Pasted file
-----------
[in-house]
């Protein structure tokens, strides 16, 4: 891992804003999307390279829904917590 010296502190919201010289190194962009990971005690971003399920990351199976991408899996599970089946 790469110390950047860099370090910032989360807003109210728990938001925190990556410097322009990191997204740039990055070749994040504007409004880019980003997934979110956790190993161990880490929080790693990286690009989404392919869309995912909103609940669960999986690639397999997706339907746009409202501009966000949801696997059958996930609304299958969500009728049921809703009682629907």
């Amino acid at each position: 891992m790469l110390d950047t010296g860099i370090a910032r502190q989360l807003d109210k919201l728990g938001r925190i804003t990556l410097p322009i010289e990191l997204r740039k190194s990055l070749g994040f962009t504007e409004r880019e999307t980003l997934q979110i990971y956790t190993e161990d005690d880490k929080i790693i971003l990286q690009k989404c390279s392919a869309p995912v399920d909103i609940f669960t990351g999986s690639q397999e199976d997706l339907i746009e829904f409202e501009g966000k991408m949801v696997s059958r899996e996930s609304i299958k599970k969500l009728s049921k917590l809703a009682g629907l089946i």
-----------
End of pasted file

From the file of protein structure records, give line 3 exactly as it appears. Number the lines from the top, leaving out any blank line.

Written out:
């Amino acid at each position: 891992m790469l110390d950047t010296g860099i370090a910032r502190q989360l807003d109210k919201l728990g938001r925190i804003t990556l410097p322009i010289e990191l997204r740039k190194s990055l070749g994040f962009t504007e409004r880019e999307t980003l997934q979110i990971y956790t190993e161990d005690d880490k929080i790693i971003l990286q690009k989404c390279s392919a869309p995912v399920d909103i609940f669960t990351g999986s690639q397999e199976d997706l339907i746009e829904f409202e501009g966000k991408m949801v696997s059958r899996e996930s609304i299958k599970k969500l009728s049921k917590l809703a009682g629907l089946i």